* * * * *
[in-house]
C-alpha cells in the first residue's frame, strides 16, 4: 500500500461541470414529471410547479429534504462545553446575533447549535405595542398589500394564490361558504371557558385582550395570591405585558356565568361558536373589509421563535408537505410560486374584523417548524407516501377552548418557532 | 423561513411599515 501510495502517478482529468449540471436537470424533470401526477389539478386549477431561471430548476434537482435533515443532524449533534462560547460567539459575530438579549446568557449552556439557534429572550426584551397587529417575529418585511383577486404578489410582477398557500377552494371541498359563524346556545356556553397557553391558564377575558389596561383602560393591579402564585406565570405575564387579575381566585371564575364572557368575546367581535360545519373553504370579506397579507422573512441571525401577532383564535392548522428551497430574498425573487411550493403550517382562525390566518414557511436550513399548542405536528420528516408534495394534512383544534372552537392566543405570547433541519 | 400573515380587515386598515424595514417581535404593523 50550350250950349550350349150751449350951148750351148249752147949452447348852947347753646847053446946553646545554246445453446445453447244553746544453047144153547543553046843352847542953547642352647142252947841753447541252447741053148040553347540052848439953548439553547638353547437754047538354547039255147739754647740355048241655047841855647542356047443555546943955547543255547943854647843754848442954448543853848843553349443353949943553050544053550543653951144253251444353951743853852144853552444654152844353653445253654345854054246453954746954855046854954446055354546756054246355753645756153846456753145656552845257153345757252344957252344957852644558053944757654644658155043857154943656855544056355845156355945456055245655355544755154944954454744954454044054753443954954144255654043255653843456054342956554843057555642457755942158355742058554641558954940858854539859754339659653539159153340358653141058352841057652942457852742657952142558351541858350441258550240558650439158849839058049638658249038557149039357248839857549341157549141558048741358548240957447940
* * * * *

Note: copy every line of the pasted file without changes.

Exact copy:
[in-house]
C-alpha cells in the first residue's frame, strides 16, 4: 500500500461541470414529471410547479429534504462545553446575533447549535405595542398589500394564490361558504371557558385582550395570591405585558356565568361558536373589509421563535408537505410560486374584523417548524407516501377552548418557532 | 423561513411599515 501510495502517478482529468449540471436537470424533470401526477389539478386549477431561471430548476434537482435533515443532524449533534462560547460567539459575530438579549446568557449552556439557534429572550426584551397587529417575529418585511383577486404578489410582477398557500377552494371541498359563524346556545356556553397557553391558564377575558389596561383602560393591579402564585406565570405575564387579575381566585371564575364572557368575546367581535360545519373553504370579506397579507422573512441571525401577532383564535392548522428551497430574498425573487411550493403550517382562525390566518414557511436550513399548542405536528420528516408534495394534512383544534372552537392566543405570547433541519 | 400573515380587515386598515424595514417581535404593523 50550350250950349550350349150751449350951148750351148249752147949452447348852947347753646847053446946553646545554246445453446445453447244553746544453047144153547543553046843352847542953547642352647142252947841753447541252447741053148040553347540052848439953548439553547638353547437754047538354547039255147739754647740355048241655047841855647542356047443555546943955547543255547943854647843754848442954448543853848843553349443353949943553050544053550543653951144253251444353951743853852144853552444654152844353653445253654345854054246453954746954855046854954446055354546756054246355753645756153846456753145656552845257153345757252344957252344957852644558053944757654644658155043857154943656855544056355845156355945456055245655355544755154944954454744954454044054753443954954144255654043255653843456054342956554843057555642457755942158355742058554641558954940858854539859754339659653539159153340358653141058352841057652942457852742657952142558351541858350441258550240558650439158849839058049638658249038557149039357248839857549341157549141558048741358548240957447940